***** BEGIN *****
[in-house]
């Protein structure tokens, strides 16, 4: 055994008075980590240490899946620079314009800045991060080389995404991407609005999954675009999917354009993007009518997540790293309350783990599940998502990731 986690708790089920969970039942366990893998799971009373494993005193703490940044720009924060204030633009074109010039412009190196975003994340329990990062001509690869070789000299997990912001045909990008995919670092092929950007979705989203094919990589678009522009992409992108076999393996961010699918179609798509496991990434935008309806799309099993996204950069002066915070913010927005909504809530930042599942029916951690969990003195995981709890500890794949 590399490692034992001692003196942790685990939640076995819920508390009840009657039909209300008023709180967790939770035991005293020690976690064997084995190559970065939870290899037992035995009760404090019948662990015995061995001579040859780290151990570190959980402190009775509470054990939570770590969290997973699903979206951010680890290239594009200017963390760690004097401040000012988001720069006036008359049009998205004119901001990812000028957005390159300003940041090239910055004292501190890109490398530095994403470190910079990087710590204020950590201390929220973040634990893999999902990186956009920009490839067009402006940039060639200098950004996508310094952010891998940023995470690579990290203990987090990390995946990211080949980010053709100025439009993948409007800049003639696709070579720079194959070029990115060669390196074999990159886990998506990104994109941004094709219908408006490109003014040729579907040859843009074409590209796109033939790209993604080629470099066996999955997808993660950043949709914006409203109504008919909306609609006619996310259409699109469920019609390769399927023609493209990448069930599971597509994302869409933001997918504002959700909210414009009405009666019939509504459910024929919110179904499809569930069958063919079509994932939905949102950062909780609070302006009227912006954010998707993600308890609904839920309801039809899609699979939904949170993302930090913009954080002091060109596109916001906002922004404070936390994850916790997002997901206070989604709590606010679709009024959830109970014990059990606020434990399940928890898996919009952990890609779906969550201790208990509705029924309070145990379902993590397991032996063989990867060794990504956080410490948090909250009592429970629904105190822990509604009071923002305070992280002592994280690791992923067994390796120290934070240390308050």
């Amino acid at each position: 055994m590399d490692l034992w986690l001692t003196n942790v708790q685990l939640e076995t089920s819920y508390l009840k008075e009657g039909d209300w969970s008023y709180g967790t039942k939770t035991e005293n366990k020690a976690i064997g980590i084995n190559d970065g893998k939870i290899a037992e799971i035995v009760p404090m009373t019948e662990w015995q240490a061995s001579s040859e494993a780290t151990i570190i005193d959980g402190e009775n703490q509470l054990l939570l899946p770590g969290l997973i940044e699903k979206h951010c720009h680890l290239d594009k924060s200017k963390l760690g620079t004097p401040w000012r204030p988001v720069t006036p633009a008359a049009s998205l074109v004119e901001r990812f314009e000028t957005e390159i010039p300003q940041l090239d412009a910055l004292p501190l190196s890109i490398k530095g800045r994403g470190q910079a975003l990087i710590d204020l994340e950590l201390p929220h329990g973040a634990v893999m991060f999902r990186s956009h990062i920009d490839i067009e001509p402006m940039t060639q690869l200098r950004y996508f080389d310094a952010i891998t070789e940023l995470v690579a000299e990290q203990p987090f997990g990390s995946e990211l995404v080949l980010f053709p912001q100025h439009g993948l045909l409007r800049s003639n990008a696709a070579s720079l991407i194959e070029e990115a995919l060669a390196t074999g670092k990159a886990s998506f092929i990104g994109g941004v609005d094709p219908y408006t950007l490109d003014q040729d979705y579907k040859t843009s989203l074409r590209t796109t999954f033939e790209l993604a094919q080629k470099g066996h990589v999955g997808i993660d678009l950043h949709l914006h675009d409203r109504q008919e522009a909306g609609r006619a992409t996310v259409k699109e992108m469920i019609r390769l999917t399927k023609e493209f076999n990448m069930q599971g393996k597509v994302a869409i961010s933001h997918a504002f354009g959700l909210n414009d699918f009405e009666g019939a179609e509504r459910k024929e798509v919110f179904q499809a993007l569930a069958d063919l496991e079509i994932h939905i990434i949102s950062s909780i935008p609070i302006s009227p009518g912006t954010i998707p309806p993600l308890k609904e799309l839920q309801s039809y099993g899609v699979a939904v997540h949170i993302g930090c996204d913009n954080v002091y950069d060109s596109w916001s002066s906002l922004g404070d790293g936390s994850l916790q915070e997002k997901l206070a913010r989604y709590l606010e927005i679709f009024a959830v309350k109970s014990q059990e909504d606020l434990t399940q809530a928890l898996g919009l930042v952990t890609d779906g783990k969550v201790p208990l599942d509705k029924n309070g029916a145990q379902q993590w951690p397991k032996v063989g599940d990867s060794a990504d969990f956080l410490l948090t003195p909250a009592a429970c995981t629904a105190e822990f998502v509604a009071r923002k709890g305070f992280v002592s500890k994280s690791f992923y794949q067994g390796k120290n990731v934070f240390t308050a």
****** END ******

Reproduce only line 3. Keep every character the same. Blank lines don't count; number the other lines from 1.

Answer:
């Amino acid at each position: 055994m590399d490692l034992w986690l001692t003196n942790v708790q685990l939640e076995t089920s819920y508390l009840k008075e009657g039909d209300w969970s008023y709180g967790t039942k939770t035991e005293n366990k020690a976690i064997g980590i084995n190559d970065g893998k939870i290899a037992e799971i035995v009760p404090m009373t019948e662990w015995q240490a061995s001579s040859e494993a780290t151990i570190i005193d959980g402190e009775n703490q509470l054990l939570l899946p770590g969290l997973i940044e699903k979206h951010c720009h680890l290239d594009k924060s200017k963390l760690g620079t004097p401040w000012r204030p988001v720069t006036p633009a008359a049009s998205l074109v004119e901001r990812f314009e000028t957005e390159i010039p300003q940041l090239d412009a910055l004292p501190l190196s890109i490398k530095g800045r994403g470190q910079a975003l990087i710590d204020l994340e950590l201390p929220h329990g973040a634990v893999m991060f999902r990186s956009h990062i920009d490839i067009e001509p402006m940039t060639q690869l200098r950004y996508f080389d310094a952010i891998t070789e940023l995470v690579a000299e990290q203990p987090f997990g990390s995946e990211l995404v080949l980010f053709p912001q100025h439009g993948l045909l409007r800049s003639n990008a696709a070579s720079l991407i194959e070029e990115a995919l060669a390196t074999g670092k990159a886990s998506f092929i990104g994109g941004v609005d094709p219908y408006t950007l490109d003014q040729d979705y579907k040859t843009s989203l074409r590209t796109t999954f033939e790209l993604a094919q080629k470099g066996h990589v999955g997808i993660d678009l950043h949709l914006h675009d409203r109504q008919e522009a909306g609609r006619a992409t996310v259409k699109e992108m469920i019609r390769l999917t399927k023609e493209f076999n990448m069930q599971g393996k597509v994302a869409i961010s933001h997918a504002f354009g959700l909210n414009d699918f009405e009666g019939a179609e509504r459910k024929e798509v919110f179904q499809a993007l569930a069958d063919l496991e079509i994932h939905i990434i949102s950062s909780i935008p609070i302006s009227p009518g912006t954010i998707p309806p993600l308890k609904e799309l839920q309801s039809y099993g899609v699979a939904v997540h949170i993302g930090c996204d913009n954080v002091y950069d060109s596109w916001s002066s906002l922004g404070d790293g936390s994850l916790q915070e997002k997901l206070a913010r989604y709590l606010e927005i679709f009024a959830v309350k109970s014990q059990e909504d606020l434990t399940q809530a928890l898996g919009l930042v952990t890609d779906g783990k969550v201790p208990l599942d509705k029924n309070g029916a145990q379902q993590w951690p397991k032996v063989g599940d990867s060794a990504d969990f956080l410490l948090t003195p909250a009592a429970c995981t629904a105190e822990f998502v509604a009071r923002k709890g305070f992280v002592s500890k994280s690791f992923y794949q067994g390796k120290n990731v934070f240390t308050a």